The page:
Telling stories is an act of liberation.
For authors Danté Stewart and Cole Arthur Riley, exploring, documenting, preserving and writing about Black lives has been a way to take control of their own stories, and – paraphrasing James Baldwin, whose epigraph opens Stewart’s first book – a way to push back against “the lovelessness of the world.”
“We know the world that we live in, we know the struggles we have to deal with continually, but also that’s not all we know – we do know love,” said Stewart, author of the debut memoir “Shoutin’ in the Fire: An American Epistle,” who spoke in conversation with Riley for the 2022 Martin Luther King Jr. Commemorative Lecture, held virtually amid a snowstorm on Feb. 3.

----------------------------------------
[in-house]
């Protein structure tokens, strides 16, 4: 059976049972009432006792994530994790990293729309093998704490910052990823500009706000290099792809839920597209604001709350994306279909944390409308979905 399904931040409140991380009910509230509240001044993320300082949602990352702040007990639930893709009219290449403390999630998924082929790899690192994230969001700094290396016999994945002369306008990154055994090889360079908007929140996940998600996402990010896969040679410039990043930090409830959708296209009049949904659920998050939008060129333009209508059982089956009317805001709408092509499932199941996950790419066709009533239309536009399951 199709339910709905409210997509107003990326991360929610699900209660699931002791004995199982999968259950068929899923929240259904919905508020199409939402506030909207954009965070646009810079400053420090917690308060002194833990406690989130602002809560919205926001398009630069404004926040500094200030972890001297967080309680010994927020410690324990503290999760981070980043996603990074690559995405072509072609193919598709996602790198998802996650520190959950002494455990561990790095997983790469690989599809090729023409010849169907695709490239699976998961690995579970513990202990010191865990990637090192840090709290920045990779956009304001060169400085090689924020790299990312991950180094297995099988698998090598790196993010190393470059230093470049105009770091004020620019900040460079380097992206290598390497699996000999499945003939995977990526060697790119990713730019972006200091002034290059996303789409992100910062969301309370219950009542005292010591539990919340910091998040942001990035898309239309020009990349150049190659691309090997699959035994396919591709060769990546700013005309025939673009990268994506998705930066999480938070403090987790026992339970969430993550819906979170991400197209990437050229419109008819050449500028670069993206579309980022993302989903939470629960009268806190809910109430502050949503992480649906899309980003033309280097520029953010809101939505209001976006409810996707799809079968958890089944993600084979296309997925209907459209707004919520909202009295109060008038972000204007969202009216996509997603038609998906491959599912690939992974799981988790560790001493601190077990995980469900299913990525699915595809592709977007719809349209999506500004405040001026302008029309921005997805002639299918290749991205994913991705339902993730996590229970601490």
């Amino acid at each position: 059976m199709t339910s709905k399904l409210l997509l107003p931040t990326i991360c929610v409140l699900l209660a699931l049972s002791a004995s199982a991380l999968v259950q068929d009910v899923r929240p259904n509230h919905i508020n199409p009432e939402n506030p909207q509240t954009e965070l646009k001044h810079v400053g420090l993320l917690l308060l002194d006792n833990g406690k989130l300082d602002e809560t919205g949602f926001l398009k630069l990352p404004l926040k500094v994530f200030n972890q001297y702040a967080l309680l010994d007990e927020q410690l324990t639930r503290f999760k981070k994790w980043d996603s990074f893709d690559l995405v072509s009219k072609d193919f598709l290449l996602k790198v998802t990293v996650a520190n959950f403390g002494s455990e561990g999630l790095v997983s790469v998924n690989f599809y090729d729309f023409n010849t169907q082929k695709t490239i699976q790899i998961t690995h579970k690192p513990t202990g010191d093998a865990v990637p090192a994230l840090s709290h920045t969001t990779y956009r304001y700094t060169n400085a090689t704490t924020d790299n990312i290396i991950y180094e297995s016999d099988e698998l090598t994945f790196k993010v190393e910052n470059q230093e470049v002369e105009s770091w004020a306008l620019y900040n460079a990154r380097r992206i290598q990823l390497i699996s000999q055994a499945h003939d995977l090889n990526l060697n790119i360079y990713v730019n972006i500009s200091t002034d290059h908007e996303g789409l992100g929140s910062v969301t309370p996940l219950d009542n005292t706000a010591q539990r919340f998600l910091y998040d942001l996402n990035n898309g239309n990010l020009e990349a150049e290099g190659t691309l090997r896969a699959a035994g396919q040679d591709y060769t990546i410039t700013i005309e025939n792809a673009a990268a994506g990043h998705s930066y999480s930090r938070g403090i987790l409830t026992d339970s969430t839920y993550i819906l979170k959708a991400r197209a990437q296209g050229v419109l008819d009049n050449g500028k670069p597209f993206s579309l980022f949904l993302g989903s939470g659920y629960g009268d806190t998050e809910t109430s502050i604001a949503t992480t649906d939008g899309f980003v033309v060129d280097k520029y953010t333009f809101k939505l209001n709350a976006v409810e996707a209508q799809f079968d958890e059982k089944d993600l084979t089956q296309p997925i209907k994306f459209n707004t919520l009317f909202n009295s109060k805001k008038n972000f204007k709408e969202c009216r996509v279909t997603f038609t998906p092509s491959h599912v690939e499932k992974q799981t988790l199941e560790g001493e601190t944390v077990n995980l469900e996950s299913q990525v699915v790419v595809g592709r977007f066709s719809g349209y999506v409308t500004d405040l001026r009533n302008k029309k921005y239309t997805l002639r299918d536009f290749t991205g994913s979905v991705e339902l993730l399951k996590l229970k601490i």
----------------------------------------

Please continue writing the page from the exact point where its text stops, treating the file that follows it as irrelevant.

“Going back home, going to Black literature, going even to my own self and my own failures – for me, that is where the love was,” Stewart said. “And the love was simply this: Learning from the story of the everyday ordinary power of Black people and the ways we have taken the mundane, the ugly, the traumatic, and even the grand, and we have made it all Black.”
Titled “In Praise of Being Black and Alive,” this year’s lecture, a cross-campus and community partnership aiming to makes King’s life and legacy accessible, was originally planned as a hybrid event based in Sage Chapel. Riley and Stewart – close friends whose debut books share a publisher – touched on topics including their writing processes; the inspiration they found in their families; Black history and literature; Christianity and faith; and what it means to be Black and American.